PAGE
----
ANN ARBOR – A global survey of supply chain decision makers reveals that economic performance is the top ranking corporate sustainability priority for the majority of organizations. However, when directly asked whether profitability or sustainability was more important, 60 percent gave equal priority to these objectives, with another 25 percent leaning towards sustainability.

Conducted by the Economist Intelligence Unit, the research and analysis division of The Economist Group, and sponsored by LLamasoft, a global leader in supply chain optimization software and solutions, the survey of senior executives in 250 manufacturing and retail organizations across the U.S., Latin America, EMEA and APAC regions set out to explore supply chain approaches and priorities in relation to business sustainability, defined as the process by which companies manage their financial, social and environmental risks, obligations and opportunities over time.

Jeremy Kingsley, Technology Editor with the Economist Intelligence Unit, said: “These findings are extremely interesting – on the one hand we see respondents possibly ‘saying the right thing’ when asked in the abstract about the relative importance of profitability and sustainability, but saying something quite different when it comes to specific organizational priorities. We also see a correlation between seniority and the relative importance of sustainability and profitability, with 67 percent of C-Suite respondents saying that sustainability comes first, compared to 55 percent of other respondents.”

When asked about what is driving supply chain sustainability in their organization, growth opportunities (36 percent), cost savings (34 percent) and the importance of responsible business practices (33 percent) were the top drivers. However, respondents were divided on whether supply chain sustainability has a positive or negative impact on cost, with increased costs being cited as the largest impediment to supply chain sustainability and responsibility by 38 percent of respondents, especially those representing smaller businesses. Difficulty in monitoring complex supply chains (29 percent) and organizational structures (24 percent) were also cited as barriers.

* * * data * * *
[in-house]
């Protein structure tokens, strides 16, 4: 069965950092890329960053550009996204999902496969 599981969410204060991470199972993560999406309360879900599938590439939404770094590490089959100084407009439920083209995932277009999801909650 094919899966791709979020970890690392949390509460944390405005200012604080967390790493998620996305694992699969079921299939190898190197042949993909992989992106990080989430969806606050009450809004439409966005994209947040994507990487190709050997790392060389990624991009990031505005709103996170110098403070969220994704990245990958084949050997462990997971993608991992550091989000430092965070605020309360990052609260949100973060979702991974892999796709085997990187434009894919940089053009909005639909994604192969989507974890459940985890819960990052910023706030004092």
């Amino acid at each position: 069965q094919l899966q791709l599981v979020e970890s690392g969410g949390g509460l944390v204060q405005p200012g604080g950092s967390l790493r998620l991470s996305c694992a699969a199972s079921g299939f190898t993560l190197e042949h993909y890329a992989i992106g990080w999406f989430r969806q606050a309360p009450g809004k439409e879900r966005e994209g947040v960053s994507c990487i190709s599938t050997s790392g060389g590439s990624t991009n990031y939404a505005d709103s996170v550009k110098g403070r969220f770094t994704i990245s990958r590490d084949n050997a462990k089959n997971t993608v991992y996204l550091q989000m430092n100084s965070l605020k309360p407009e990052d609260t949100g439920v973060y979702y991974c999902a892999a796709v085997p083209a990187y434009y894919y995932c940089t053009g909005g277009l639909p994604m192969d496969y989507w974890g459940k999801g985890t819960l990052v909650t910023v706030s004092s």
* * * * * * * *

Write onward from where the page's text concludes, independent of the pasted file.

In North America, the survey found a marked shift in priorities looking ahead to the next five years. When asked to consider their organization’s top supply chain management priorities over the last five years, American and Canadian respondents ranked reducing operating costs as the most important. Over the next five years, however, improving product quality was the number one priority. Reducing environmental impact is also viewed as being more important over the next five years, increasing from 12.9 percent to 19.4 percent.

“There are many ways companies can make their supply chains leaner and greener, but for organizations with potentially hundreds of suppliers, thousands of products and millions of customers, determining the best alternatives is far from straightforward, at times making sustainability and profitability an ‘either-or’ choice – but it does not have to be,” said Razat Gaurav, CEO of LLamasoft.

“Making the right decisions that can accomplish these dual objectives requires both a big picture view and a granular understanding of the end-to-end supply chain. Global organizations must turn to technology to build ‘digital twins’ of their real world supply chain, providing a risk-free environment in which to play out many scenarios, from the expected to the unlikely, giving them the confidence that the changes they make will deliver the desired and expected outcomes.”

Full survey findings are available in a report entitled “Sustainability: The Missing Link?